"History is written by the victors" remains among the hoariest aphorisms of military history, especially in the age of open digital archives.
Football analogies may work well toward explaining traditional combat but not so much modern-day unconventional warfare.
Color photography, motion pictures and digital imagery have brought a new immediacy to the chronicle of human warfare.
Grasping the motivations behind armed conflict is a key to understanding the conduct of warriors in all times and places.
In coming issues Military History will look at the key battlefields, call them "bloodlands," that have hosted repeated conflicts throughout human history.
In coming issues Military History will profile history's great military leaders, exploring those qualities that made them transcendent leaders.
The American military has a long and uneven history of working toward full and fair treatment of blacks and other minorities.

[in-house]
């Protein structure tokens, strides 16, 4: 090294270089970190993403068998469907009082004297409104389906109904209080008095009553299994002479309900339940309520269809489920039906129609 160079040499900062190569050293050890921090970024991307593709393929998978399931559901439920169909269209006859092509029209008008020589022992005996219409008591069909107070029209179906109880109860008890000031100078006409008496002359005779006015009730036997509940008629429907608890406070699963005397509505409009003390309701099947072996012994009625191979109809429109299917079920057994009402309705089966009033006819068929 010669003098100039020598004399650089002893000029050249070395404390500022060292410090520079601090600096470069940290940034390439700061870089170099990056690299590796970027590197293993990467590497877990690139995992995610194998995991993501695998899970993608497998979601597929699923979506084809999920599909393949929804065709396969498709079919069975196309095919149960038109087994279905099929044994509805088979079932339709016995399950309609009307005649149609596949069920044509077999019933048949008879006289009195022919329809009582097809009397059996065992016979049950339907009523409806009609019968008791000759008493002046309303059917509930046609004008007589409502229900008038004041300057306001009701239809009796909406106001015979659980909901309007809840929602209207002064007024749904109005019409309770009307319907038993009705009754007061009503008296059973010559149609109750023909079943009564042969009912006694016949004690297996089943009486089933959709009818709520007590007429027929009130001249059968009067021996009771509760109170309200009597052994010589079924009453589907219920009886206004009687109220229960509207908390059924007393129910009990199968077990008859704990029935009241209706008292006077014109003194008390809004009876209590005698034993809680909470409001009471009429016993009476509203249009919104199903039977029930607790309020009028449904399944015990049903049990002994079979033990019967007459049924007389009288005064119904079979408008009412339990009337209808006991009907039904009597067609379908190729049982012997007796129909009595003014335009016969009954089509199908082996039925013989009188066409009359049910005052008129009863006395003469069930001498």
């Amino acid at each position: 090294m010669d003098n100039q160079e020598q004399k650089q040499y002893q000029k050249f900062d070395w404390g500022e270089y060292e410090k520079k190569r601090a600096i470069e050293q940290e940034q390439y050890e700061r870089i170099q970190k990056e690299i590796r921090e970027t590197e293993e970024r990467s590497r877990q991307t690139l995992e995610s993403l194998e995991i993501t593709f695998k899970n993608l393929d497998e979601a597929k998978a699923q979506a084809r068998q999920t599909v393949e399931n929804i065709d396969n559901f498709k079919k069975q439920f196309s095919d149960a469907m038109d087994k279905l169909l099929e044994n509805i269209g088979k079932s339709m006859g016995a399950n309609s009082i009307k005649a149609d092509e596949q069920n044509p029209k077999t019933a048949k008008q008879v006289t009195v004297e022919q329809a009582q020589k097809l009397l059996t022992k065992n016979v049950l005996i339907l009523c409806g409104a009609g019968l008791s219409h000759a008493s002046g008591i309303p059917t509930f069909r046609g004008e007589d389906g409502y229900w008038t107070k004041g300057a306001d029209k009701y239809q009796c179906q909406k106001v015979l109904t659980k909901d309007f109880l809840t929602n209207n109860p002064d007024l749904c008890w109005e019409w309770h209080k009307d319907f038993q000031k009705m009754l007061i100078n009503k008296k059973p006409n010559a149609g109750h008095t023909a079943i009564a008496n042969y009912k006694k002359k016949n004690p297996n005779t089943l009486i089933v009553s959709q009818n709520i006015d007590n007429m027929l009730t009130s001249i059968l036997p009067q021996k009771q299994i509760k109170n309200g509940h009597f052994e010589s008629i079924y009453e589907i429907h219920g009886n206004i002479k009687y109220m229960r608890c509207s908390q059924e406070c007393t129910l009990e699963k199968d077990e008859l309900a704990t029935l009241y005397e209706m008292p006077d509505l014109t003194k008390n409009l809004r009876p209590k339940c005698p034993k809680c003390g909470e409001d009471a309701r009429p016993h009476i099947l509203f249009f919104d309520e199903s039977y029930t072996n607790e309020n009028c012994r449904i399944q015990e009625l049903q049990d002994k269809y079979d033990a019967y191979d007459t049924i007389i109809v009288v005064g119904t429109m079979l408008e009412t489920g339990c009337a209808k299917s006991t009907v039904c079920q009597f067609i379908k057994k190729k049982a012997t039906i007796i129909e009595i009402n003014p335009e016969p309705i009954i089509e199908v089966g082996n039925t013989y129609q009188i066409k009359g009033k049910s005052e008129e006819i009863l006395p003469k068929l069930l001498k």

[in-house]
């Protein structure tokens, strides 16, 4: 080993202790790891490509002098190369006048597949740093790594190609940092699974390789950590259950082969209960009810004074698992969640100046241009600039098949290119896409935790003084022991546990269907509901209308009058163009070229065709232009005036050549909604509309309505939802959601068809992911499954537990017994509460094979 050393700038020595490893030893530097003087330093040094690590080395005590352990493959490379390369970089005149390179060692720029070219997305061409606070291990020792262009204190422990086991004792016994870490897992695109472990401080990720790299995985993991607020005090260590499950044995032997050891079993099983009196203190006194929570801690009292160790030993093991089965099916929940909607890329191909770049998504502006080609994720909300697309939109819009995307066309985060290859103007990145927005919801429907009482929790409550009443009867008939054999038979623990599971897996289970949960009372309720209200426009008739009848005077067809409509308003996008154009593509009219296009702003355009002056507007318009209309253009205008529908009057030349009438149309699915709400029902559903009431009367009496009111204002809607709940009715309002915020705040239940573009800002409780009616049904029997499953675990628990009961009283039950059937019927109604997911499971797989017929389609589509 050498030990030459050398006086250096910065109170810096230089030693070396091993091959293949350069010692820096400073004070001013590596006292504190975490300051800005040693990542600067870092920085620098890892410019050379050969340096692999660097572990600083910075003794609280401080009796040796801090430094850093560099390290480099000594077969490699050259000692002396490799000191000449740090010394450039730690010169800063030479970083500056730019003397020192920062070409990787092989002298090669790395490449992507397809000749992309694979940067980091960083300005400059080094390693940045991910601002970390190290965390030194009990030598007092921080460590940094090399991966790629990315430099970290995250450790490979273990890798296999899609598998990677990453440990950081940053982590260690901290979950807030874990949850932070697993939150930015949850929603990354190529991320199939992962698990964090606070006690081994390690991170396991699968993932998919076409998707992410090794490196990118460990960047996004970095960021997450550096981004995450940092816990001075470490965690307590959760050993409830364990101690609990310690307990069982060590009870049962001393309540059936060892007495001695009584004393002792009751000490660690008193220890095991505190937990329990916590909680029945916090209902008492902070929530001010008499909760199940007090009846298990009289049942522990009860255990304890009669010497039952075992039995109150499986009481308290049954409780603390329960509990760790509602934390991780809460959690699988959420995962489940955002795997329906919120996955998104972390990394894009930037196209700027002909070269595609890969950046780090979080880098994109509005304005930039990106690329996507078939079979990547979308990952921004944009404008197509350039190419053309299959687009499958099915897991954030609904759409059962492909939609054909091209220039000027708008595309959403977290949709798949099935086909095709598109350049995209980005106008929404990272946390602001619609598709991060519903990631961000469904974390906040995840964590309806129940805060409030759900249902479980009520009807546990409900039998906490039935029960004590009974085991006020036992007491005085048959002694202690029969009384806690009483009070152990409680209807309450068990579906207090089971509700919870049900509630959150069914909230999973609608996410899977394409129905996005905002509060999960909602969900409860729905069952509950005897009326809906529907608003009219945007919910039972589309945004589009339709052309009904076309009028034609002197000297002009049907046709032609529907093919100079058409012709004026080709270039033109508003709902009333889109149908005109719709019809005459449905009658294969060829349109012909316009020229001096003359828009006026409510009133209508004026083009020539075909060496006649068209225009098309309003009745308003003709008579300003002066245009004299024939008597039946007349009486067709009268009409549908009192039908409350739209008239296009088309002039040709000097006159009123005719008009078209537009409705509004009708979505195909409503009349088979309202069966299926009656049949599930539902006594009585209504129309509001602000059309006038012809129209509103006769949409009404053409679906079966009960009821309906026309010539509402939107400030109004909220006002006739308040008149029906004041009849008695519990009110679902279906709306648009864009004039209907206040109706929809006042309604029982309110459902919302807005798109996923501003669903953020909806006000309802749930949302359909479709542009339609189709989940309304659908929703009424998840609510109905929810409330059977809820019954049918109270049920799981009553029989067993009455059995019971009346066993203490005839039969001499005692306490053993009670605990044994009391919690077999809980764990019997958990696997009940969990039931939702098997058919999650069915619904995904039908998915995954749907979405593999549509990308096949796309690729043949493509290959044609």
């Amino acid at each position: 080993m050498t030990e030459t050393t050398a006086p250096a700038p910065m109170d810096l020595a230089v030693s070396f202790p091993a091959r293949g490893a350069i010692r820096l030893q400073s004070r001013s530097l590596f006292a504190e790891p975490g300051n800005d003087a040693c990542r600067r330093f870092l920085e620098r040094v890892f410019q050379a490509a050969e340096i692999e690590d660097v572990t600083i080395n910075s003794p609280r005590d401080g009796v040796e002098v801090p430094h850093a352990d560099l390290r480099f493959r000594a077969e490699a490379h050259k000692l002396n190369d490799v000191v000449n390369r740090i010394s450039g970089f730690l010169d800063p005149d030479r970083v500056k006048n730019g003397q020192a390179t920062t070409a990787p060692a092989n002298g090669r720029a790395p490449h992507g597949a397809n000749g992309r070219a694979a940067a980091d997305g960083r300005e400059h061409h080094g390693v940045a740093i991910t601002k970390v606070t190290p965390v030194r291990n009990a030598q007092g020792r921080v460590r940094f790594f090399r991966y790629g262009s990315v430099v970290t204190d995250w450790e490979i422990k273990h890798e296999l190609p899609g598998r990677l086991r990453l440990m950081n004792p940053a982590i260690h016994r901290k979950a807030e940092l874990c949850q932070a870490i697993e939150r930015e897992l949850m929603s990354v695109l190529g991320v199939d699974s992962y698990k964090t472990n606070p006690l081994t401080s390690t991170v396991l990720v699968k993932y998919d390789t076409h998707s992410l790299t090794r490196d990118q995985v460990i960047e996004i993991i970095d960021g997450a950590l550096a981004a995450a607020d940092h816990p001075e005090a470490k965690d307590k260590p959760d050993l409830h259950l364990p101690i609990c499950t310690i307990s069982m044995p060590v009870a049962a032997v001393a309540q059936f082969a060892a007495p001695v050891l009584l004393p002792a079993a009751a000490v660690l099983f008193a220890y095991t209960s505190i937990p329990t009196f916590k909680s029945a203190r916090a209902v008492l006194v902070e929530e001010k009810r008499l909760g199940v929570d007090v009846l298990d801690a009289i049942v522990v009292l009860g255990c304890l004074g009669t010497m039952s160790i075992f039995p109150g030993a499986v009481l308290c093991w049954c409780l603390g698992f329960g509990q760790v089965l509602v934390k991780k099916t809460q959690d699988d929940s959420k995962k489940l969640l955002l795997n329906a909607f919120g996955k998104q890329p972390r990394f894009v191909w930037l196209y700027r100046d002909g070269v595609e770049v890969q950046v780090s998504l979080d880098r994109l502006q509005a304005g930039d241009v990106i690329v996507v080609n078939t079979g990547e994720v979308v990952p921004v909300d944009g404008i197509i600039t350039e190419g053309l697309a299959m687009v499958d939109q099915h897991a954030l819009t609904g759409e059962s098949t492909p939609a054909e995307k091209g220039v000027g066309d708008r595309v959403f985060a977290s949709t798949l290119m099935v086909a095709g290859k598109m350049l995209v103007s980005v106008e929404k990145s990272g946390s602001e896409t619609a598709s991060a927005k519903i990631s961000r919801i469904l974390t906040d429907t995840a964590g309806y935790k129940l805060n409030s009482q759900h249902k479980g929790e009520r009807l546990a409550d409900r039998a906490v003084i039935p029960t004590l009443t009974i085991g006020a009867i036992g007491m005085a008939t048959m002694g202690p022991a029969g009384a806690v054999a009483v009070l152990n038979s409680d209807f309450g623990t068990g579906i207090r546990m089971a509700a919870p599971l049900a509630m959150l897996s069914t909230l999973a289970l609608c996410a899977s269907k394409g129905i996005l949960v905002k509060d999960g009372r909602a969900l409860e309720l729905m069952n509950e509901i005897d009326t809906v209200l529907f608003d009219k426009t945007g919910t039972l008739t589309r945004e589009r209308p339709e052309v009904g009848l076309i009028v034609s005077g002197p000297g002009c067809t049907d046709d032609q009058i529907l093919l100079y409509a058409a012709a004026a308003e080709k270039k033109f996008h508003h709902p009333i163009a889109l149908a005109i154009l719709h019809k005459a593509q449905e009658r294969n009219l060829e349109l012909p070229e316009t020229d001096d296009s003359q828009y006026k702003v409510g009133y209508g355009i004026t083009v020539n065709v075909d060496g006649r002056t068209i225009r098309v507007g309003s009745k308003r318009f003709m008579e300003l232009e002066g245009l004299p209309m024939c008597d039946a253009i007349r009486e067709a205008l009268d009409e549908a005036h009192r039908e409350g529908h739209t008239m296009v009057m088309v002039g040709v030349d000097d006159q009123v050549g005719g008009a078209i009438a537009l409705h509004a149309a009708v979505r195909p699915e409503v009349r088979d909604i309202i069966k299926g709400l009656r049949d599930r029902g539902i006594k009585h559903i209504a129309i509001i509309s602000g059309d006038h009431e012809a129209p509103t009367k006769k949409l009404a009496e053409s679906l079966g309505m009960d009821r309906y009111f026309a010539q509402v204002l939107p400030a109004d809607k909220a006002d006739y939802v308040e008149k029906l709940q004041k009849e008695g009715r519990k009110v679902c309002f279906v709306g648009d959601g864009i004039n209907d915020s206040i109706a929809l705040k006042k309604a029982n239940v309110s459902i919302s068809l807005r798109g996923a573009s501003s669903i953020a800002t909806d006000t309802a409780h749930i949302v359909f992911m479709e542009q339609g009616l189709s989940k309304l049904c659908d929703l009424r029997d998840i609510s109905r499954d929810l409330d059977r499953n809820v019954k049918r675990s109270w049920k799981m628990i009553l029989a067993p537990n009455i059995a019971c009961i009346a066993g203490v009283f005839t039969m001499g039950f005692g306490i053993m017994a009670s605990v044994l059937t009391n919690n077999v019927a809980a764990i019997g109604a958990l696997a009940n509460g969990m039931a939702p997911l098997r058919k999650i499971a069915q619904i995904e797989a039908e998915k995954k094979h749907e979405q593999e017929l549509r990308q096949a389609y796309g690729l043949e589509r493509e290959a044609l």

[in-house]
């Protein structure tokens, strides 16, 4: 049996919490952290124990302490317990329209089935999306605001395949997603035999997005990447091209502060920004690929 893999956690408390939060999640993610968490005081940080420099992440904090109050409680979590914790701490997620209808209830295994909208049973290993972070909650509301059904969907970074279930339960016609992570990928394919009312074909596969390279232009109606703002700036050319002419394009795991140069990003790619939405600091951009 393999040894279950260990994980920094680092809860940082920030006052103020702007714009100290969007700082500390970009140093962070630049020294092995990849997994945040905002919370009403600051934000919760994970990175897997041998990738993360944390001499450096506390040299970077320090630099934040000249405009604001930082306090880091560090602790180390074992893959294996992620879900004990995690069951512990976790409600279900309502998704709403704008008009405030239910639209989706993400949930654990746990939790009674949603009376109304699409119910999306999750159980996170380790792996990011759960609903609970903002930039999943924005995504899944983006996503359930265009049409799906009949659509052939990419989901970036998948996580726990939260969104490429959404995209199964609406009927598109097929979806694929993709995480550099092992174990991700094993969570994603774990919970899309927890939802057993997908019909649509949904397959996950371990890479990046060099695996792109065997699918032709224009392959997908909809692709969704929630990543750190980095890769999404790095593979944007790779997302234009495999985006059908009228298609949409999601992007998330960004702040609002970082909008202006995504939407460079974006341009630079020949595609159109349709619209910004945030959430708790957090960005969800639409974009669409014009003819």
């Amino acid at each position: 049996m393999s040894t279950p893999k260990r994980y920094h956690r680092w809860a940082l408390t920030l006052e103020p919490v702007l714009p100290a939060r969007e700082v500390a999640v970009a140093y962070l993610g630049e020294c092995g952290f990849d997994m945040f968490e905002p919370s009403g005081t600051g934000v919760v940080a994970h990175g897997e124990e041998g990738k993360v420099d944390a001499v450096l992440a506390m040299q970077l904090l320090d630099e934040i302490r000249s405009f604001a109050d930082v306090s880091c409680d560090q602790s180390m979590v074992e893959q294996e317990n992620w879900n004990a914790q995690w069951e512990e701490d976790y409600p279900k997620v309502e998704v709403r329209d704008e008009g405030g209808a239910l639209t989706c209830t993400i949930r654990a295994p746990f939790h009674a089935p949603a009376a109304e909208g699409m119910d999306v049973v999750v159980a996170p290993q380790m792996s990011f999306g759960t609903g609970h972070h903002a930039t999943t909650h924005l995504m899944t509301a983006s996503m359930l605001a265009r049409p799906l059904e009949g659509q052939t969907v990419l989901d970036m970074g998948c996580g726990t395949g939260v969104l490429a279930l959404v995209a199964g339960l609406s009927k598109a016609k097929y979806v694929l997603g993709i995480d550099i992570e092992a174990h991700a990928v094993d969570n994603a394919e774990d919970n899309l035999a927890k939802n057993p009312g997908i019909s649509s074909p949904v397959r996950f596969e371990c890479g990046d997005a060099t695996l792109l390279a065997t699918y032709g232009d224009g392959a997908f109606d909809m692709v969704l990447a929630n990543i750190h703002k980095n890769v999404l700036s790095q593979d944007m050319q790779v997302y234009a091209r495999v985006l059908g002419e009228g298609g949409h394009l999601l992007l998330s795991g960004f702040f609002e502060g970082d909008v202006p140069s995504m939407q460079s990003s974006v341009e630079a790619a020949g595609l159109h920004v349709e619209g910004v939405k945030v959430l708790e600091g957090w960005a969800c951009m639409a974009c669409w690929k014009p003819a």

As faithful to reality as war films may be, they are fiction and not to be confused with the real-life events that inspired them.
Should Americans' constitutional right to free speech extend to lying about one's military service and honors, or lack thereof?
Military leaders are called on to make tough calls - and then stand by those decisions.
The motivations behind warfare are many, from a sense of patriotism to the chance for adventure and perhaps darker reasons.
Though the word "battle" calls to mind history's great conflicts on land, humankind's battles at sea have been every bit as decisive and consequential.
History is sometimes messy, and historians would do well to keep that in mind when seeking to create order from chaos.
The World War II histories of a pivotal hill along the Normandy coast points to the fluctuating nature of facts themselves.
To a field army, the weather can be both ally and enemy, playing a pivotal role in the outcome of a conflict.
Military memoirs, while invaluable for understanding what happened on the field of battle, should be taken with a grain of salt.